Tough not to get caught-crimes that weren’t so smart. Part III


 Last week’s story was about a bank robber that didn’t take traffic into consideration to say the least. This week’s bank robber story gets caught because of an explosive situation.

Story number 3: heated argument leads to exploding dye packs A bank robber goes into a bank and demands money from the teller. The teller hands the suspect several stacks of money, with one of the stacks containing an exploding dye packet. The suspect takes the money and leaves. Unlike the story from last week, this suspect was wearing disguise and the police is having a difficult time to identify the suspect. The bank tellers didn’t get a good look at the suspect and reviewing the cameras don’t lead to a better description.

Everything is looking pretty good for the suspect so far as he really hasn’t given to police too much to work with. The suspect has a girlfriend and about a week later they are together. During this time, the suspect has used some of his stolen money, but hasn’t used any money from the stack that contains the dye pack.

The suspect’s girlfriend wants to go to the bank, so the suspect drives her and is planning to wait for her in the car. The suspect and his girlfriend arrive at the bank and park in the lot. While in the parking lot the suspect and his girlfriend get into an argument about money. The girlfriend has no idea that the suspect has robbed a bank. However, she does know that the suspect has some money in the bag in the back seat.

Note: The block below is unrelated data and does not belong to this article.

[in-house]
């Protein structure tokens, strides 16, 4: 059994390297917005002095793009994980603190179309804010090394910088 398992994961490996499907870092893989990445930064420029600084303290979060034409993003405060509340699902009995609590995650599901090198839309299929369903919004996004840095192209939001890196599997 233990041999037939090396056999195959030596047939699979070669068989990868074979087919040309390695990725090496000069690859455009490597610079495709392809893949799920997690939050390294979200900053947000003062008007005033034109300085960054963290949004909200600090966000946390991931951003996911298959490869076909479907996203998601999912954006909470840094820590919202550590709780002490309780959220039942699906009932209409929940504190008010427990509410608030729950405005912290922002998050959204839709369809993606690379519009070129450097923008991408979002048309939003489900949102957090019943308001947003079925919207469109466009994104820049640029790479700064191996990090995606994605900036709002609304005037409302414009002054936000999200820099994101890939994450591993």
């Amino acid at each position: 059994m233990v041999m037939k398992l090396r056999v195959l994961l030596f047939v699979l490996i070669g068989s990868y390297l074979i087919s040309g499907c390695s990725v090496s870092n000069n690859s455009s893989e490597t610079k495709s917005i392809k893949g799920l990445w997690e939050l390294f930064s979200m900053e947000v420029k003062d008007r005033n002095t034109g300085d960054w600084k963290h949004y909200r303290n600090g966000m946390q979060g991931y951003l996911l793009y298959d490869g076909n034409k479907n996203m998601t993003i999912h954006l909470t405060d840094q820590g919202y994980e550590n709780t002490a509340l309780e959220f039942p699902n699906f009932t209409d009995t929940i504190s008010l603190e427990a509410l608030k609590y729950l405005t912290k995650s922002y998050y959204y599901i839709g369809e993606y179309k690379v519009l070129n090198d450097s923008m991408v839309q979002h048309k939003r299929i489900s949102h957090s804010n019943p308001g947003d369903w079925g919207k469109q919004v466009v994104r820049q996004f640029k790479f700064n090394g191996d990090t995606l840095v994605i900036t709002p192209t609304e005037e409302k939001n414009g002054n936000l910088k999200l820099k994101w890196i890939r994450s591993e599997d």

The argument escalates and the girlfriend runs out of the car and decides to bring the bag of money with her. The suspect knowing that the money is stolen, quickly runs after her. Both of them start fighting over the bag while they are inside the bank. As they tug at the bag and money the dye packet suddenly explodes. They are both arrested by the police and the girlfriend is later released.

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Tough not to get caught-crimes that weren’t so smart. Part II


Last week’s story was about a breaking and entering that wasn’t planned out very well to say the least.  It’s difficult to imagine that this week’s story could top last week’s.  Remember that the suspect from last week left fingerprints and blood at the scene and then tried to cash in numbered scratch tickets.  Before you rush to judgment, just wait to hear what this next person did. 

 Story number 2: Traffic anyone?